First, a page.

HARTFORD, Conn., May 6, 2019 /PRNewswire/ -- Life insurers have been facing a challenging environment of low interest rates, higher reserve requirements, poorer claims experience, and sluggish organic premium growth. In order to achieve profitability, insurers may be looking to lowering expenses, but that may not drive long-term success, according to a new study by Conning.
"Expense ratios have been rapidly increasing since 2014, often to keep insurers competitive," said MaryPat Campbell, a Vice President, Insurance Research at Conning. "However, we have observed that while expenses have risen, there has been no noticeable connection to improved sales or operating results in many instances."
The Conning study, "Life-Annuity Industry Expenses: Treading Water" explores life insurance and annuity expenses, analyzes how much "economies of scale" and product mix influence a company's efficiency, and whether low expense ratios lead to higher profitability in the current economic environment. By choosing appropriate peer groups, by size or business focus, insurers can evaluate their own expense trends against the industry.
"Technology expenses have been growing faster than other expense categories," said Steve Webersen, Head of Insurance Research at Conning. "Larger life insurers have lower expense ratios compared to smaller insurers and can absorb these expenses better through economies of scale. However, we have found that even lower expense ratios do not necessarily translate to higher profitability. Perhaps these expense increases can boost future growth and profitability, but results from recent years did not show a connection."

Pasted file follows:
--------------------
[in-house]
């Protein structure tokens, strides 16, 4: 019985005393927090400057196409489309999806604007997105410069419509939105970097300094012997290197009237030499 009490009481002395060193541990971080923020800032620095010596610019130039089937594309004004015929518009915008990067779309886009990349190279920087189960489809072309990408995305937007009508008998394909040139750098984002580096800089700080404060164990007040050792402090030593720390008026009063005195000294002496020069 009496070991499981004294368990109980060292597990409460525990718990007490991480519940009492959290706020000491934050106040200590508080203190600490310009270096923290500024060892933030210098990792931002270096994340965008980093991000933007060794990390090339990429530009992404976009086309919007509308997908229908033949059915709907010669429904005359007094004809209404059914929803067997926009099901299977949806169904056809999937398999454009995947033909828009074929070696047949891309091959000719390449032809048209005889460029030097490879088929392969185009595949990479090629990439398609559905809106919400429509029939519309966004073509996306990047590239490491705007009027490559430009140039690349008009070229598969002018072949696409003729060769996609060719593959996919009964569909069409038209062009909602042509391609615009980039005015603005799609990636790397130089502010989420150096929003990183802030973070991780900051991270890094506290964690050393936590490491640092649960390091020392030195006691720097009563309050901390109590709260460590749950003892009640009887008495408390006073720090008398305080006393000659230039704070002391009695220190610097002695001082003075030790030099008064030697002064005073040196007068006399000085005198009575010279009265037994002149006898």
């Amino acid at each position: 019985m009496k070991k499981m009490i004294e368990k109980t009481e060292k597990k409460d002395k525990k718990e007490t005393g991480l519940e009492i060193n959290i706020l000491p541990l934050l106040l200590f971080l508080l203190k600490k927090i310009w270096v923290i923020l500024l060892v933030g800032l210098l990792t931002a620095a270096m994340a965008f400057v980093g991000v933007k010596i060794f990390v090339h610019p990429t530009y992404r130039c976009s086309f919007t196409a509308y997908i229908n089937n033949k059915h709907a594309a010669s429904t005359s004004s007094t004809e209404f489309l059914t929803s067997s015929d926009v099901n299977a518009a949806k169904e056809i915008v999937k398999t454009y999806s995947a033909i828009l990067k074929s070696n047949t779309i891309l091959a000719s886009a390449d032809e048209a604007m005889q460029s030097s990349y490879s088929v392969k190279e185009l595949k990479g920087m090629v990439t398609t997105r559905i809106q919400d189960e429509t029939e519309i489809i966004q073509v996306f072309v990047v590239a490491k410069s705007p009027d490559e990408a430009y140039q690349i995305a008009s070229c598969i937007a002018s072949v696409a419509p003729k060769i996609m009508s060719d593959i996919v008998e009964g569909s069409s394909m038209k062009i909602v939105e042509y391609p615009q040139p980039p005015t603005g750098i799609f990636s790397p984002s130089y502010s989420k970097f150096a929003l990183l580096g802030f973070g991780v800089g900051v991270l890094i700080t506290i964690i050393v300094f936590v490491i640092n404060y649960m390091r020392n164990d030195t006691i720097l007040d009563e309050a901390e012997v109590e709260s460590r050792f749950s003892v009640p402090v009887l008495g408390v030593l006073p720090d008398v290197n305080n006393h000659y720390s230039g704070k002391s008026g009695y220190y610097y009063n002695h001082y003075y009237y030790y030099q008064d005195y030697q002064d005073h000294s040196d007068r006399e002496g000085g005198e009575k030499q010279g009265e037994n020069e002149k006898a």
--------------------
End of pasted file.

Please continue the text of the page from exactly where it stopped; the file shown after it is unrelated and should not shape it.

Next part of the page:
"Life-Annuity Industry Expenses: Treading Water" is available for purchase from Conning by calling (888) 707-1177 or by visiting www.conningresearch.com.
Conning (www.conning.com) is a leading investment management firm with a long history of serving the insurance industry. Conning supports institutional investors, including pension plans, with investment solutions and asset management offerings, risk modeling software, and industry research. Founded in 1912, Conning has investment centers in Asia, Europe and North America.